The Philadelphia Phillies finished with a 71-91 record in 2016, good for fourth place in the NL East standings. 
That victory total was an eight-game improvement over their last place, worst in baseball finish of 63-99 during the 2015 season.
As the Phillies’ rebuilding program continues, no one in the game expects them to be contenders in the 2017 season. It’s simply too early in the process yet for that to happen.
The 2017 season will be about bringing up more of the highly rated young prospects from a greatly improved minor league system. It will be about giving those players, and youngsters already on board, a chance to show they belong in the big leagues.
The day-to-day cast of characters is not likely to be changed very much from what we saw this past season, but there is an important question to ask. Can the Phillies hope to again show at least an eight-game improvement?
Another eight games up in the win column would mean that the Fightin’ Phils finish with at least a 79-83 record in the 2017 season. Such a record would likely mean that the club was never very far off the .500 break-even mark for much of the year.
Unless a big bat is brought in via trade or free agency, something that does not appear likely at this point, the lineup is not going to change very much.


The Phillies lineup was arguably the worst offensive lineup in the game this past season. The club finished last in batting average, OPS, and runs scored in all Major League Baseball.
The 2017 lineup is likely to feature an everyday group of Tommy Joseph (1B), Cesar Hernandez (2B), Freddy Galvis(SS), and Maikel Franco (3B) as the infield. The everyday outfield is likely to  be made up of Howie Kendrick (LF), Odubel Herrera (CF), and Aaron Altherr(RF), with Cameron Rupp doing the catching.
The best place to find increased production while that group is starting would be for Franco and Altherr to step up to another level. Both have the talent to easily outperform their 2016 production.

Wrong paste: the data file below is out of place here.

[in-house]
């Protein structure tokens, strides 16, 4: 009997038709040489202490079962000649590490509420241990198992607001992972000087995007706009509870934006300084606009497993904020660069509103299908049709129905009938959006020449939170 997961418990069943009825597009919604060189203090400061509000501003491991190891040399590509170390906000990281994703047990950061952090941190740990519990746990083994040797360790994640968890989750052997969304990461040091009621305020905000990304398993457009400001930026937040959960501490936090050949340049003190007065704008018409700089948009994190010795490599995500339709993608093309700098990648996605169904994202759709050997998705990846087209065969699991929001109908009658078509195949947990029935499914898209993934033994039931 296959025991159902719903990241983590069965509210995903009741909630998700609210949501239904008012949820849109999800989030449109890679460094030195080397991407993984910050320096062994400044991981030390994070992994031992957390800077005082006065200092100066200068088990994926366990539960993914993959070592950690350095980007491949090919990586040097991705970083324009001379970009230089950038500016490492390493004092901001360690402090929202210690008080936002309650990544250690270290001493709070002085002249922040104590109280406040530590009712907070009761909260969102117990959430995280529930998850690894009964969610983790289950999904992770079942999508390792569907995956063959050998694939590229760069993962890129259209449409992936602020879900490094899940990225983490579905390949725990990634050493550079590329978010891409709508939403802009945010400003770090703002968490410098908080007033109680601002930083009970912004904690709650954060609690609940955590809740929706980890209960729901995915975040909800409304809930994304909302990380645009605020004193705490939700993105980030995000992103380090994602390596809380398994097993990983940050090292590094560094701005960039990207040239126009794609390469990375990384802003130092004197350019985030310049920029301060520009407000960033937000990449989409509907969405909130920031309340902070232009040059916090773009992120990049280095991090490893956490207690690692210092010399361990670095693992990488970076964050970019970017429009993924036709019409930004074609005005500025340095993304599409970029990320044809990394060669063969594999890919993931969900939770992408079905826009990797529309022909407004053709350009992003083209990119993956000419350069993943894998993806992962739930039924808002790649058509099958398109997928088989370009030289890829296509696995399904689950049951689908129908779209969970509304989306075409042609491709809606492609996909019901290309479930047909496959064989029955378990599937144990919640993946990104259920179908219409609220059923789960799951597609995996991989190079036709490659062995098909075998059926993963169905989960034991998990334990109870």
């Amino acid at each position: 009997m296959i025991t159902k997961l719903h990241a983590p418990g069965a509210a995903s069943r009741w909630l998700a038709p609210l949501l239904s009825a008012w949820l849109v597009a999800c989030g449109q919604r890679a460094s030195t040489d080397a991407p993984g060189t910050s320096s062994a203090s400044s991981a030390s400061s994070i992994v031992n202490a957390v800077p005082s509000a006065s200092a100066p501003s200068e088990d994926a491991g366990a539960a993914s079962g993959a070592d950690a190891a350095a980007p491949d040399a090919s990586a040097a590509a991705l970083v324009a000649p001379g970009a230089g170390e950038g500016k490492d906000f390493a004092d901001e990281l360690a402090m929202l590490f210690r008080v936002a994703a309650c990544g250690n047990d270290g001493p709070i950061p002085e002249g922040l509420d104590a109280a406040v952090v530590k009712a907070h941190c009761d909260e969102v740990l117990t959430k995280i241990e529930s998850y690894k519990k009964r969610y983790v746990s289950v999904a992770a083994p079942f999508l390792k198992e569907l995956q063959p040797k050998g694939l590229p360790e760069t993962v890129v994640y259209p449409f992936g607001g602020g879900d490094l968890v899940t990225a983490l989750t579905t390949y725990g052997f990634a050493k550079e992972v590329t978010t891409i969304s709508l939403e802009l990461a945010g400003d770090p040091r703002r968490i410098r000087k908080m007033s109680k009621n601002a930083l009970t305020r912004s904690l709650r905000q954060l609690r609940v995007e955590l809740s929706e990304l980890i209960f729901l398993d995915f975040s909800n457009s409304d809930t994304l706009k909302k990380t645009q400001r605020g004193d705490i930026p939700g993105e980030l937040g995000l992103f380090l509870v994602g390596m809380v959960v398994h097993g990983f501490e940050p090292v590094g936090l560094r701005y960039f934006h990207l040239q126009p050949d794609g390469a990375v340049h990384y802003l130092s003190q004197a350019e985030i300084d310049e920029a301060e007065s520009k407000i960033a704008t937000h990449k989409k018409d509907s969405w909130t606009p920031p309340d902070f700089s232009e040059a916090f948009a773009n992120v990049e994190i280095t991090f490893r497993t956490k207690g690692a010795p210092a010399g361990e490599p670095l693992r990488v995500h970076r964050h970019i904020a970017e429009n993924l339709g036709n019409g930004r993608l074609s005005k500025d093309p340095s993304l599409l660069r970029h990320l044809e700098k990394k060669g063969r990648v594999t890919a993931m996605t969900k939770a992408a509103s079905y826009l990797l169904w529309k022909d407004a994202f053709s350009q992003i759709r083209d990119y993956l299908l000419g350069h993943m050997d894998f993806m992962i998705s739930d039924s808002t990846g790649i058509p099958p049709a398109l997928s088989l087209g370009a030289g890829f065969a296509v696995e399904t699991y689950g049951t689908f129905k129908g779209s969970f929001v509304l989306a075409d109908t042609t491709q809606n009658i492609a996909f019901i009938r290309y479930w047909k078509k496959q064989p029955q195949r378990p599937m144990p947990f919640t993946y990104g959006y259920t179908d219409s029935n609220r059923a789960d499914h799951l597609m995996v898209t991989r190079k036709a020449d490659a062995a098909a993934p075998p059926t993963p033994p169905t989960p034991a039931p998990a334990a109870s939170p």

Also, Kendrick could provide much more reliable offensive production than the club’s feeble corner outfielders did this past summer.
Improving by another eight games in the standings will indeed require at least a slightly more productive offense.


However, the biggest place to find a more reasonable bump would be on the mound. The Phillies have a group of talented young pitchers. Getting them to pitch as if they belong in the big leagues is the key.
At the top of the rotation, there is no reason to believe that Jeremy Hellickson, again pitching for a free agent contract, should not repeat his solid performance of a year ago.
Jerad Eickhoff has been nothing but solid since coming to the Phillies. He and Hellickson should provide the Phillies with a reliable 180-200 innings each in the 2017 season.
It is after them that the increases in performance become vital. First in line is Vince Velasquez. He has all the talent of a front-line starting pitcher. A step up in command and control should elevate him to at least a #2 starter level.
Jake Thompson will turn 23 years old at the end of January, and should be ready to break camp as an NL Rookie of the Year candidate next season. His actually stepping up to that level would be another big piece to the increased victory total puzzle.
The final rotation place should come from Aaron Nola, assuming that he is healthy. If he is, the righty has already proven that he can be a productive mid-rotation force. If not healthy, then either Zach Eflin or Ben Lively is going to need to step in and show that they can be counted on as at least a reliable 5th starter.
The bullpen looks to already be improved on paper thanks to the signings of Joaquin Benoit and Pat Neshek. If the Phillies go with Hector Neris as the closer, they can support him with those two, returnees Jeanmar Gomez and Edubray Ramos, and more.


If the chips all fall into place with the pitching, and the returning hitters step up their games just a bit, the Phillies could again see an eight-game bump in the standings.
One thing that may make it more difficult even if the Phils do get those results is their divisional competition. Every team in the NL East is making moves to improve measurably next season.
The last place Atlanta Braves move into a new ballpark. With an influx of veteran starting pitchers, the Braves could at least temporarily leapfrog the Phillies in the standings next year.
It will be a big year for manager Pete Mackanin and his staff. They are going to need to ensure that the club does not regress, no matter how the personnel issues play out. It is their job to get and keep the players performing at a high level.
As the summer of 2017 winds down, the next steps in the Phillies’ rebuilding plan need to be unfolding. This has to be the final season that the club enters spring training without actually hoping to win on the field.
Fans are going to be chomping at the bit to see the debuts of J.P. Crawford and Nick Williams, and more from Jorge Alfaro and Roman Quinn. It will be up to those prospects to push for big league jobs.
With solidified starting pitching, an improved bullpen, and marginal offensive improvement the Phillies can expect to push up their win total in 2017. It may not mean an actual move up in the standings, but it will still be improvement. That is what is important at this point.

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